The United States has taken a decisive step towards issuing its own central bank digital currency, with the Federal Reserve announcing that it will release a research paper later this year that explores the move further.
The timing of this announcement matters in two ways – first, it comes at a time when the cryptocurrency market suffered its worst crash in over 12 months, with major cryptocurrencies slipping over 25% in 24 hours, which signals the end of a bull run that has propelled Bitcoin and Ethereum to record highs.
Second, this move by the US central bank comes in the wake of China’s accession to several countries that ended the central bank digital currency space (CBDC), raising concerns that it could undermine the US dollar’s position as the world’s reserve currency.
What did the US Fed say?
Although the US Fed has not made specific currency plans, Fed Chairman Jerome Powell outlined advances in payments technology and said the central bank has “carefully monitored and adapted” these. Technological innovations.
“The efficient functioning of our economy requires that people have confidence not only in the dollar, but also in the payment networks, banks and other payment service providers that keep money flowing on a daily basis,” said Powell. in a video message accompanying the announcement on Thursday.
“Our goal is to ensure a safe and efficient payment system that offers broad benefits to American households and businesses while fostering innovation,” he said.
How does the Fed propose to operationalize the plan?
The US Federal Reserve will soon release a paper that will focus on the benefits and risks of a CBDC, soliciting public comment on whether it should go ahead with the plan and flagging the risks, etc. . Powell said in the video that this “represents the start of a thoughtful and deliberative process” when it comes to thinking about a CBDC.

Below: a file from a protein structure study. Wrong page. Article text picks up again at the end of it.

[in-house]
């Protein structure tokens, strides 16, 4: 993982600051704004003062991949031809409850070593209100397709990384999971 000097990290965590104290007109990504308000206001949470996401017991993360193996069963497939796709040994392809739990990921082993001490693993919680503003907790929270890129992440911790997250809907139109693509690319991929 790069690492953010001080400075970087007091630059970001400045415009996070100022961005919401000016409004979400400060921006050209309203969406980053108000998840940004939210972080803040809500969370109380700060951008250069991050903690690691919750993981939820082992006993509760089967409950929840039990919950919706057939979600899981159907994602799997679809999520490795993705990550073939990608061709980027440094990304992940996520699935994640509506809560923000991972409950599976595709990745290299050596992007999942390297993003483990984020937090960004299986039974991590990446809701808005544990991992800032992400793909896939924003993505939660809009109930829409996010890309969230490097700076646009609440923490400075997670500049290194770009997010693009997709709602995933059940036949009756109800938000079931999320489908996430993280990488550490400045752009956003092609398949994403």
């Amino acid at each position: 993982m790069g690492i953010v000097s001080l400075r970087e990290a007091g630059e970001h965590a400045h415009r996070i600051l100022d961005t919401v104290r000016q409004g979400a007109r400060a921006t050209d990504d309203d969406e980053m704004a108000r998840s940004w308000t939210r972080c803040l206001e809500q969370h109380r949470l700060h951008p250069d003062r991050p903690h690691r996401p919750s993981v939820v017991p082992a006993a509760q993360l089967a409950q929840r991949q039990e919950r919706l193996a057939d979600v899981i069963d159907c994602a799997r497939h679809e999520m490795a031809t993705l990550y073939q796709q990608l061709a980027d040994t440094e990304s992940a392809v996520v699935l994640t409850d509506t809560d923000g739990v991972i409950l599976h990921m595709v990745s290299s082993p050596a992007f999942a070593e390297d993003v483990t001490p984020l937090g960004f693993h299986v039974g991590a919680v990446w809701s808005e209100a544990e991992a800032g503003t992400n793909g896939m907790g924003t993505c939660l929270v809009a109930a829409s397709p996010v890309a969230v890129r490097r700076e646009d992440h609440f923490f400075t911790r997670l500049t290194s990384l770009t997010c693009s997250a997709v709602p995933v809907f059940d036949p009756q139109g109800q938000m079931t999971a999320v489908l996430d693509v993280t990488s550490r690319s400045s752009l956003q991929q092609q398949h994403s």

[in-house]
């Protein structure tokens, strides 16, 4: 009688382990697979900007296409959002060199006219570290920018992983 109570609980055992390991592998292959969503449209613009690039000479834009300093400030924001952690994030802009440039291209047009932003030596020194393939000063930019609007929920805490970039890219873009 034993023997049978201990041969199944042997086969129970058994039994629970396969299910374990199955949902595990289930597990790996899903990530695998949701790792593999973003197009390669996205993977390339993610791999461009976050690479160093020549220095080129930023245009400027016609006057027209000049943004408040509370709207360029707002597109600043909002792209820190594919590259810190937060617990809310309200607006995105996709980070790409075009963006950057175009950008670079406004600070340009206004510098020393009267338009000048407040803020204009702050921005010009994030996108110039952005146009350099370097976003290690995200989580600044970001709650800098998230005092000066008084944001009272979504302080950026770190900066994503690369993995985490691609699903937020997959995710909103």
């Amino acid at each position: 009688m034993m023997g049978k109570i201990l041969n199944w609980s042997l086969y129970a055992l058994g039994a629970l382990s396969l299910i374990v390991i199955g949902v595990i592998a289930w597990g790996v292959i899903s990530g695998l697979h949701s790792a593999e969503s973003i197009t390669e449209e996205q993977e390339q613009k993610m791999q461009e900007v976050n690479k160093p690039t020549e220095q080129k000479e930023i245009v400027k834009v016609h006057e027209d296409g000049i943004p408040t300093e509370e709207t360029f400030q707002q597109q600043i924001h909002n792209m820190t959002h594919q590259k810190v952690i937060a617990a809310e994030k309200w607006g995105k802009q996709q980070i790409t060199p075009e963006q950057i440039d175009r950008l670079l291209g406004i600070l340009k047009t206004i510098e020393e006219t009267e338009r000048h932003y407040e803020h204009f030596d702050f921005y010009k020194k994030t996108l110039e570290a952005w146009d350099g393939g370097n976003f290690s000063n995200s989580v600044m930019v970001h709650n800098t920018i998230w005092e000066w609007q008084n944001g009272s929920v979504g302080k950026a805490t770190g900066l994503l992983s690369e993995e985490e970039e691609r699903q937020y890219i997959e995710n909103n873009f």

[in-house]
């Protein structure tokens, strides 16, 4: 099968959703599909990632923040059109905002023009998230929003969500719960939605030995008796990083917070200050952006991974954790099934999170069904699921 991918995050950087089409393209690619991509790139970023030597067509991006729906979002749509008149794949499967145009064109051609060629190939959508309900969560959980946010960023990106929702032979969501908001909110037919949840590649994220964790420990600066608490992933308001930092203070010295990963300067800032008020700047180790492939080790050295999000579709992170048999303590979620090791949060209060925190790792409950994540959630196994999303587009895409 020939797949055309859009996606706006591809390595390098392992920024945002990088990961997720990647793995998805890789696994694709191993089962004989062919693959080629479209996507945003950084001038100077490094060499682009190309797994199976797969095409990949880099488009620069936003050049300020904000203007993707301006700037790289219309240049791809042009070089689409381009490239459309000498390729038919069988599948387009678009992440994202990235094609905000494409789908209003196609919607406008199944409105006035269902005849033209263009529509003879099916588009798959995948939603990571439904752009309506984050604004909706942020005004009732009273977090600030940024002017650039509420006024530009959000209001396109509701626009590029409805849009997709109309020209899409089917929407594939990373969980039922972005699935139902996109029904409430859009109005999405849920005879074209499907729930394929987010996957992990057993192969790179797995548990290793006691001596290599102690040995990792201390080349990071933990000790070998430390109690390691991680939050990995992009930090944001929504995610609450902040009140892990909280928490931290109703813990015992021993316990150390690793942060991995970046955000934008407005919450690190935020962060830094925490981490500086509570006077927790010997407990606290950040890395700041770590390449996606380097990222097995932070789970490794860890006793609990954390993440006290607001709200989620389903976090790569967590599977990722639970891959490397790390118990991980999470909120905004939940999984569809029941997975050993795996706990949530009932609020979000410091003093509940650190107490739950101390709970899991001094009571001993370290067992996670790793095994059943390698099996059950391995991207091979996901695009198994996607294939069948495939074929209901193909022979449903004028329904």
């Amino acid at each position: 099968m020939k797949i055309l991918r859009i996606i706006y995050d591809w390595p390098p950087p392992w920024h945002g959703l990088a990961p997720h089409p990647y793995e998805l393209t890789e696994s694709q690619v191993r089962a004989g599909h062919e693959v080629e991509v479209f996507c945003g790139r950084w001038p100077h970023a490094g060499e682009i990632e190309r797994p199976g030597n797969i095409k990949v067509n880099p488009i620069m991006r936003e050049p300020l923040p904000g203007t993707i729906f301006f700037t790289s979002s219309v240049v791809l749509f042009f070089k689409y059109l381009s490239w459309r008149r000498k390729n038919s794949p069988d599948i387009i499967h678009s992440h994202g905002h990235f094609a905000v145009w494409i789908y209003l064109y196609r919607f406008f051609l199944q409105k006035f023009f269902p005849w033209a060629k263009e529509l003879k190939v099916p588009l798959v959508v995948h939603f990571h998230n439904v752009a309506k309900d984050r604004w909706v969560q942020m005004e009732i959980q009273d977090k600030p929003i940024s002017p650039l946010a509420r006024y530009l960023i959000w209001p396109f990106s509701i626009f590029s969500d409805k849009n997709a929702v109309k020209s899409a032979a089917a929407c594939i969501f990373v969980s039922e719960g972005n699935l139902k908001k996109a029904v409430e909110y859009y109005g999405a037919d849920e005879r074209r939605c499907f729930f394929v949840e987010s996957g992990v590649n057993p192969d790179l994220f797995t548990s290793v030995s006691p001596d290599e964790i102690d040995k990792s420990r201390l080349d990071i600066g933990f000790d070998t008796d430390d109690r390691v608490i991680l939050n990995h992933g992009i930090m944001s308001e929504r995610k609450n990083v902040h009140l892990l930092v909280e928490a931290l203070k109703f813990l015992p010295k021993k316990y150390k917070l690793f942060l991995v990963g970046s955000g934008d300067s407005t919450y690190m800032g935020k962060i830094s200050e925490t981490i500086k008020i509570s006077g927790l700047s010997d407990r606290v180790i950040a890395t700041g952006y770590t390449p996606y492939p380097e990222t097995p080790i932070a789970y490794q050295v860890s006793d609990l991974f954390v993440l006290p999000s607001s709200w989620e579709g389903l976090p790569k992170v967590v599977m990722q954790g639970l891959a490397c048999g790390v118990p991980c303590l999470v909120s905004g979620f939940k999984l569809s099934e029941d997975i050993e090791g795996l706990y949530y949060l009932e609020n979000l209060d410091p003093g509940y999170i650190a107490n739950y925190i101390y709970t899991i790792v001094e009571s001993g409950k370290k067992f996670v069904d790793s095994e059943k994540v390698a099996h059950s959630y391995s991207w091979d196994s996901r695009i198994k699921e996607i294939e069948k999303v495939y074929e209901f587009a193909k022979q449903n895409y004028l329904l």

“We at the Federal Reserve are committed to hearing a wide range of voices on this important issue. Before making a decision on whether and how to move forward with the US CBDC taking into account the wider risks and opportunities it might offer, ”he said. He also said the CBDC should be designed for general public use and should be a compliment, not a replacement for cash.
How do other jurisdictions review cryptocurrencies and digital currencies?
Last week, China banned financial institutions and payment companies from providing services related to cryptocurrency transactions. This means that banks and online payment channels should not offer customers any services that involve cryptocurrency, such as registration, trading, clearing, and settlement.
China also issued such a ban in 2017, but compared to the previous ban, the new rules have expanded the scope of the banned services and assume that “virtual currencies are not backed by any real value.” The announcement of a crackdown by the Chinese authorities led the major cryptocurrencies to see their prices drop by as much as 40% over a 24-hour period.
What about India?
In India, the government has launched the Cryptocurrency and Official Digital Currency Regulation Bill, 2021, which will ban all private cryptocurrencies and establish the regulatory framework for the launch of an ‘official digital currency. “.
It was due to be presented in Parliament’s budget session earlier this year, but has been delayed as the government continues discussions with stakeholders.